The Russian mercenaries helped the paramilitary force consolidate its influence not only in the country’s far-flung regions, but also in the capital of Khartoum, where it helps run pro-RSF social media pages.

The main camp of Wagner mercenaries is in the contested village of Am Dafok on the borders between the Central African Republic and Sudan, according to the Darfur Bar Association, a legal group that focuses on human rights.

“Nobody can approach their areas,” said Gibreel Hassabu, a lawyer and member of the association.

Libya

In Libya, Burns held talks in Tripoli with Prime Minister Abdul Hamid Dbeibah, head of one of Libya’s two rival governments.

The CIA director also met with Hifter in eastern Libya, according to officials with Hifter’s forces. One official briefed on the meeting in al-Rajma military complex, the seat of Hifter’s command just outside Benghazi, said Wagner was the main issue discussed.

U.N. experts said Wagner mercenaries were deployed Libya since 2018, helping Hifter’s forces in their fight against Islamist militants in eastern Libya. The group was also involved in his failed offensive on Tripoli in April 2019.

The U.S. Africa Command, AFRICOM, estimated that some 2,000 Wagner mercenaries were in Libya between July-September 2020, before a cease-fire. The mercenaries were equipped with armored vehicles, air defense systems, fighter aircraft, and other equipment, which were supplied by Russia, according to the AFRICOM assessment. The report also said the Wagner group appeared to be receiving money from the UAE, a main foreign backer of Hifter.

Since the 2020 cease-fire, Wagner’s activities have centered around oil facilities in central Libya, and they have continued providing military training to Hifter forces, Libyan officials said. It is not clear how many Wagner mercenaries are still in Libya.

American officials have demanded that mercenaries be pulled out of oil facilities, another Libyan official said.

Hifter did not offer any commitments, but asked for assurances that Turkey and the Libyan militias it backed in western Libya will not initiate an attack on his forces in the coastal city of Sirte and other areas in central Libya.

Egypt, which has close ties with Hifter, has demanded that Wagner not be stationed close to its borders.

There is no evidence yet that the Biden administration’s pressure has yielded results in either Sudan or Libya, observers said.

Doxsee, the expert, said the U.S. and allies should resist promoting narratives that “Russia is bad and what we have to offer is good” and instead focus on offering better alternatives to Wagner.

“Ultimately, at the end of the day, Wagner is a business. If you can cut out the profit and you can reduce the business case for using Wagner, that’s what is going to make it a less appealing case,” she said.

(AP)

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Why do people love Ireland so much?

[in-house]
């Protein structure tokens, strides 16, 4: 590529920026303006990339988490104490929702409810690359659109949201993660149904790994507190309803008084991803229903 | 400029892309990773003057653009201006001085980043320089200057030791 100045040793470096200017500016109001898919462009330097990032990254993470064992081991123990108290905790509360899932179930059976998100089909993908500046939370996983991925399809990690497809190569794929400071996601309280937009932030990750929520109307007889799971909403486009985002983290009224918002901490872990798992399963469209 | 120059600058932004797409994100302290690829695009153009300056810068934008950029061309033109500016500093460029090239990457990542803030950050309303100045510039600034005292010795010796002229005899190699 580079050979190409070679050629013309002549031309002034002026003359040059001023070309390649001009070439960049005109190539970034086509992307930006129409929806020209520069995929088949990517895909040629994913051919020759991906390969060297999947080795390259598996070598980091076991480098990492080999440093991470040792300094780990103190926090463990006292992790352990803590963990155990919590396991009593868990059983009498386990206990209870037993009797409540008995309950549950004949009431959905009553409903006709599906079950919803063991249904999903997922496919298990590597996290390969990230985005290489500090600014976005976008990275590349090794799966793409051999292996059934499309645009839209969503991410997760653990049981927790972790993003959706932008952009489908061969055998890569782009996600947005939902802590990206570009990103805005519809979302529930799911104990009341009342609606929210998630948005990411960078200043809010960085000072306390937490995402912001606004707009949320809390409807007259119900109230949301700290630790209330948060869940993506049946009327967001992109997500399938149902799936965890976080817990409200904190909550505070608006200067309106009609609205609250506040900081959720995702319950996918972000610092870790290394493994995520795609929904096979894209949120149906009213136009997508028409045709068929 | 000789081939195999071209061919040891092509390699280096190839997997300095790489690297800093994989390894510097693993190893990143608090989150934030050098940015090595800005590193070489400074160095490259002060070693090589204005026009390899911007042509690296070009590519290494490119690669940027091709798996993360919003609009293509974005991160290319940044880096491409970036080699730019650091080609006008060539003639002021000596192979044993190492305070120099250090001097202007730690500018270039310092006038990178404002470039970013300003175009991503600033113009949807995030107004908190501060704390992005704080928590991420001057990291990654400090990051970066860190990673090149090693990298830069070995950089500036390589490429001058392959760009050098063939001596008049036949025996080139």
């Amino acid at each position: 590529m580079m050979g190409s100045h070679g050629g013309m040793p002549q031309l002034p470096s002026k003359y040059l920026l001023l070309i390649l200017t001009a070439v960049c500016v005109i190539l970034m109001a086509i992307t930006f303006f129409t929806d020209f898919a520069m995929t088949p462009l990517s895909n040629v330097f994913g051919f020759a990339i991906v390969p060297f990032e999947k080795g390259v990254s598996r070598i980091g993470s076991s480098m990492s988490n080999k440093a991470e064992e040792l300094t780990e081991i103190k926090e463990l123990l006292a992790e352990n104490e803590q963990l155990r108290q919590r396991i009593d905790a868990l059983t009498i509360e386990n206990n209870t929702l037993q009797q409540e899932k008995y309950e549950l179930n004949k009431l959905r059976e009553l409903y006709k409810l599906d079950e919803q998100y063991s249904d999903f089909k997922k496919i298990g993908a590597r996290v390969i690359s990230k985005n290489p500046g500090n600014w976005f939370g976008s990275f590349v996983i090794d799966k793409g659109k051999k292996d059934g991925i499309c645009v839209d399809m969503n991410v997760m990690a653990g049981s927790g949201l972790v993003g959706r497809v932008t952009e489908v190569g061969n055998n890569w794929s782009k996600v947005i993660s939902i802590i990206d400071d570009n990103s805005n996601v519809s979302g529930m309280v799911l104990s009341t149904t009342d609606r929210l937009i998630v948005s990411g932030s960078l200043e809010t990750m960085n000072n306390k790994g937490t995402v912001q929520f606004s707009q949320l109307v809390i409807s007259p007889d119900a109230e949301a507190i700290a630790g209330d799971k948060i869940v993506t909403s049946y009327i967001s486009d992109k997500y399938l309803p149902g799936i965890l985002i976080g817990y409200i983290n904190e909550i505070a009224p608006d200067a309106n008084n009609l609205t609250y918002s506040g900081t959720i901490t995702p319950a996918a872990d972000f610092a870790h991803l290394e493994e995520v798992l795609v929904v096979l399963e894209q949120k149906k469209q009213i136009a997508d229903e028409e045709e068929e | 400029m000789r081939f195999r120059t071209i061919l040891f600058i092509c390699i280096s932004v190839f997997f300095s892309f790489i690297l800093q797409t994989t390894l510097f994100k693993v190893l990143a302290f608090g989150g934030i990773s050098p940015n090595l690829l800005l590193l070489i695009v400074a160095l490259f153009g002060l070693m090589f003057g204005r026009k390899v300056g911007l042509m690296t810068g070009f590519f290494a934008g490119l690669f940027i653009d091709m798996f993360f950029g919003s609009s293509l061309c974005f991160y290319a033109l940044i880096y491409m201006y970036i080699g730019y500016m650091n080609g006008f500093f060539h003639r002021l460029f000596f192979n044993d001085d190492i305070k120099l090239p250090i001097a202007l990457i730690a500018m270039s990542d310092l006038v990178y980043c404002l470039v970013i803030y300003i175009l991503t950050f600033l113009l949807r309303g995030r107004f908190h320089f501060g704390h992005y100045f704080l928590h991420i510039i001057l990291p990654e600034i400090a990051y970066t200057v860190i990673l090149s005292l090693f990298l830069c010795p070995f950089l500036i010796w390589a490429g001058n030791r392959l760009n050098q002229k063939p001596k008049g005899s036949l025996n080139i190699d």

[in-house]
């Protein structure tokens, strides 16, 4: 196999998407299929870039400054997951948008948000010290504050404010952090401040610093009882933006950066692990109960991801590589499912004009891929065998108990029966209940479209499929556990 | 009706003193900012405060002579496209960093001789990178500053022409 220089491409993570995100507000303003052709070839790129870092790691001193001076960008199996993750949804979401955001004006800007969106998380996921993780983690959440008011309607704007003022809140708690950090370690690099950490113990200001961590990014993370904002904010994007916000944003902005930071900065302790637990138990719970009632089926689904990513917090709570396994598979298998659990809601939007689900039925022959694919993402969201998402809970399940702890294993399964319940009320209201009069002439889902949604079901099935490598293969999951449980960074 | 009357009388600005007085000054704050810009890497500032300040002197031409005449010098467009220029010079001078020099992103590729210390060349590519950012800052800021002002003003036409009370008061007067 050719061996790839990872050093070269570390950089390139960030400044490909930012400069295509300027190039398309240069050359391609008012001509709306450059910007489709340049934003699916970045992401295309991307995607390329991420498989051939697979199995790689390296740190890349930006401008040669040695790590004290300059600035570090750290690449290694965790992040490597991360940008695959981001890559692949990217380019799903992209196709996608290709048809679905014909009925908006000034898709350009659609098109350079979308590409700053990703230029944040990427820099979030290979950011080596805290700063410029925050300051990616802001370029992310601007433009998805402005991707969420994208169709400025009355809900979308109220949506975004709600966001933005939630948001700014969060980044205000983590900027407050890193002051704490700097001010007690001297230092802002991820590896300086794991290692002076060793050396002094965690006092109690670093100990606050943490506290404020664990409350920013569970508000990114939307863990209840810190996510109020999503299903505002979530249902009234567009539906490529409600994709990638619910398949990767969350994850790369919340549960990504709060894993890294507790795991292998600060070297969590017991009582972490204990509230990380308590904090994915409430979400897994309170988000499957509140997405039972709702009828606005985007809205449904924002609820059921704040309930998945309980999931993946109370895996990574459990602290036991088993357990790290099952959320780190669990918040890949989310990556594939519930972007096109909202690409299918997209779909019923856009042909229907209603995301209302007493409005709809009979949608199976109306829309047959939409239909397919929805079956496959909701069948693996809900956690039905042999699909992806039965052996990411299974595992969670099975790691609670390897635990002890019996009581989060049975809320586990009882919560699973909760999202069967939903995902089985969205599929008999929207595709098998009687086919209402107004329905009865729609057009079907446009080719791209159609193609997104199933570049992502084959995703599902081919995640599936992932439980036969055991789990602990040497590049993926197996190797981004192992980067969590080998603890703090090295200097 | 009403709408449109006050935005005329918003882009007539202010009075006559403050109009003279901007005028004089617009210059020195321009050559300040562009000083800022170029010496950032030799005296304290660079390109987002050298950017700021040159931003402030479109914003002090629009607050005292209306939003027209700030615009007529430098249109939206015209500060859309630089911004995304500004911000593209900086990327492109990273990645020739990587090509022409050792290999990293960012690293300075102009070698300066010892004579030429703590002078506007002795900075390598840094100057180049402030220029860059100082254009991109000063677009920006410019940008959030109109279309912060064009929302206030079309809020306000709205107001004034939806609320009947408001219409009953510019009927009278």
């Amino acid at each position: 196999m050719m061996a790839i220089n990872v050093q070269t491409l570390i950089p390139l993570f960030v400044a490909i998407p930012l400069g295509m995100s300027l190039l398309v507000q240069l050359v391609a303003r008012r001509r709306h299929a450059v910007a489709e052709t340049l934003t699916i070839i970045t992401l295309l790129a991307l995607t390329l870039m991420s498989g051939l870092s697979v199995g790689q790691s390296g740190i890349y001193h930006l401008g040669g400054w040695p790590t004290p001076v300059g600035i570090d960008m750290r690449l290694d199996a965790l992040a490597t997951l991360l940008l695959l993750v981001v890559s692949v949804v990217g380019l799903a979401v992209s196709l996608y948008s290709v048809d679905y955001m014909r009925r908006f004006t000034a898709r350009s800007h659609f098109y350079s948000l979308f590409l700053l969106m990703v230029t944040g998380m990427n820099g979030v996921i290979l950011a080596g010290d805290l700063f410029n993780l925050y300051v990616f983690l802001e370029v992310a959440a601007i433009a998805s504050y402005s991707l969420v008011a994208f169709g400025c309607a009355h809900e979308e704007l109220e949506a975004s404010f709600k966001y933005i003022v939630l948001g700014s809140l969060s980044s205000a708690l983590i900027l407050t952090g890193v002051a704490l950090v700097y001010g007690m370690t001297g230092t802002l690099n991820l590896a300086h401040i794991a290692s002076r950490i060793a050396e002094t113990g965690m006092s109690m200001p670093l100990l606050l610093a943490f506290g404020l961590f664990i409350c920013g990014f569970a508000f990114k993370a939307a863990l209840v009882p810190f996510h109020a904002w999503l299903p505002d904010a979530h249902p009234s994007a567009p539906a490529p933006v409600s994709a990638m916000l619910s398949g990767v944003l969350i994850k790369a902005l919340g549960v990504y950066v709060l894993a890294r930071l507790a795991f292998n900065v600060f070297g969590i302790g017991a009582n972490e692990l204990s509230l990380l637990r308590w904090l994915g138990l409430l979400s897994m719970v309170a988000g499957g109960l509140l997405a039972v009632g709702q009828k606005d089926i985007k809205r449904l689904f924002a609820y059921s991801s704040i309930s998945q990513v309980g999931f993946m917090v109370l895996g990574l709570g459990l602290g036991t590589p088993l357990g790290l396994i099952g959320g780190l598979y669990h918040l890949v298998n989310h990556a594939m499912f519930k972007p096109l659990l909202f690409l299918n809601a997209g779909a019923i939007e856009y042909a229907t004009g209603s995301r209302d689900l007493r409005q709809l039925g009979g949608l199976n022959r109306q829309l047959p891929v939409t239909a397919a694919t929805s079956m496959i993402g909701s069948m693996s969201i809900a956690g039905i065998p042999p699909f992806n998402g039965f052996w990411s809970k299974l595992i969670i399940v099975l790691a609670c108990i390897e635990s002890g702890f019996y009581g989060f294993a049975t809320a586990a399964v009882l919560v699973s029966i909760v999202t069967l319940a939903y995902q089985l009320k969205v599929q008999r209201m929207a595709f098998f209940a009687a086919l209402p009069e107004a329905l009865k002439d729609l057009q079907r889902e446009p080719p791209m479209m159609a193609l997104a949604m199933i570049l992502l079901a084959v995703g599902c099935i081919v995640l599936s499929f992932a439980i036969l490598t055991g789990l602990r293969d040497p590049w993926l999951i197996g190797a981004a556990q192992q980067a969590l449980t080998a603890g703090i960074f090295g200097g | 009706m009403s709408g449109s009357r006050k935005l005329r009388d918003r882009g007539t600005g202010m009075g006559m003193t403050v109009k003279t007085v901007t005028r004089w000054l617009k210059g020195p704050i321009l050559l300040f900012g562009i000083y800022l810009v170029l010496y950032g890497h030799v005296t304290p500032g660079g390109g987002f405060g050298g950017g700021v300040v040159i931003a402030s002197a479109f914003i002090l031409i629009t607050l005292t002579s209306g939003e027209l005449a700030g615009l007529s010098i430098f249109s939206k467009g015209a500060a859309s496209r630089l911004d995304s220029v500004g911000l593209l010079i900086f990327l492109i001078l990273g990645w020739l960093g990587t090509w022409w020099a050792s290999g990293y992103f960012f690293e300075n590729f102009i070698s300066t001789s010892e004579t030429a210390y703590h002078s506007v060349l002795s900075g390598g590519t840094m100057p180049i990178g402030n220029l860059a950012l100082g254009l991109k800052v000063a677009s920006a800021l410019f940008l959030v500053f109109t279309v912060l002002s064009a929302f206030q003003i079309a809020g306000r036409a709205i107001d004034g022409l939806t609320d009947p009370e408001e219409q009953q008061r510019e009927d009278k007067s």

What is it about Ireland that makes it so appealing and popular with holidaymakers and those who call it home? We asked around and tried to find out!

Now that the summer is over most of us are secretly thinking about our 2023 vacation. And while there is a whole world out there to explore, there is still so much to see and do in Ireland.

So we spoke to some residents, both those born here and those who have chosen to make Ireland their home, to find out what is so great about the Emerald Isle – and with so much global unrest, our little island is becoming a more appealing prospect by the day.

The Irish countryside

The scenery – A view from Sneem, in County Galway.

Firstly of course is the scenery – there are stunning locations all over the world but we also have plenty of our own; including the Wild Atlantic Way, the craggy rocks of the Burren, Glenveagh National Park, the remote beauty of Connemara, the majesty of Kerry, the Cliffs of Moher and Glendalough to name just a few.

Most of us haven’t experienced even half of the beauty on our doorstep, so after the parade pick somewhere you haven’t visited before and go exploring.

Irish rainbows

According to a South African native who has become an Irish citizen, we truly have the best rainbows. And while we have yet to find a legendary pot of gold at the end, thanks to an abundance of rain and clear, fresh skies, when the sun shines on a rainy day, our colorful bows are a joy to behold.

Irish weather

This leads on to the climate – yes, we have quite a few damp days throughout the year, but we are blessedly free from weather extremes. And whatever about being caught in a downpour, we aren’t too likely to experience anything more dramatic in the near future. In fact, one Italian man, who has recently moved here, said he loved the weather because it’s always summertime – in other words, it never changes.

Irish rain = green

Irish weather - The lush greens of Europe's largest city park, Phoenix Park, Dublin.

Irish weather – The lush greens of Europe’s largest city park, Phoenix Park, Dublin.

And on the subject of rain, its abundance makes for a stunning natural environment; gardens, parks, even hedgerows are always lush and vibrant, often wild and most definitely green.

Irish history